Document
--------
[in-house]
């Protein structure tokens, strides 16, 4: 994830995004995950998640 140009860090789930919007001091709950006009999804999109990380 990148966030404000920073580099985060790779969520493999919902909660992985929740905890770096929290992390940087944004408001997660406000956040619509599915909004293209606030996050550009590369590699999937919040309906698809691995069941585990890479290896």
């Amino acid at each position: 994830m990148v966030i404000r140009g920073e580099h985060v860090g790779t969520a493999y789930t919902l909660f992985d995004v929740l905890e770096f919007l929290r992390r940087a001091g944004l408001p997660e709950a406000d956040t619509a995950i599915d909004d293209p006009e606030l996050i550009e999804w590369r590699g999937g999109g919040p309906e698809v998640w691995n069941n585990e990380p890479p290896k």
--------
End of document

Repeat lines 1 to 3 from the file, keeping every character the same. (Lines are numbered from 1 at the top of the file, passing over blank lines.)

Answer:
[in-house]
């Protein structure tokens, strides 16, 4: 994830995004995950998640 140009860090789930919007001091709950006009999804999109990380 990148966030404000920073580099985060790779969520493999919902909660992985929740905890770096929290992390940087944004408001997660406000956040619509599915909004293209606030996050550009590369590699999937919040309906698809691995069941585990890479290896």
């Amino acid at each position: 994830m990148v966030i404000r140009g920073e580099h985060v860090g790779t969520a493999y789930t919902l909660f992985d995004v929740l905890e770096f919007l929290r992390r940087a001091g944004l408001p997660e709950a406000d956040t619509a995950i599915d909004d293209p006009e606030l996050i550009e999804w590369r590699g999937g999109g919040p309906e698809v998640w691995n069941n585990e990380p890479p290896k």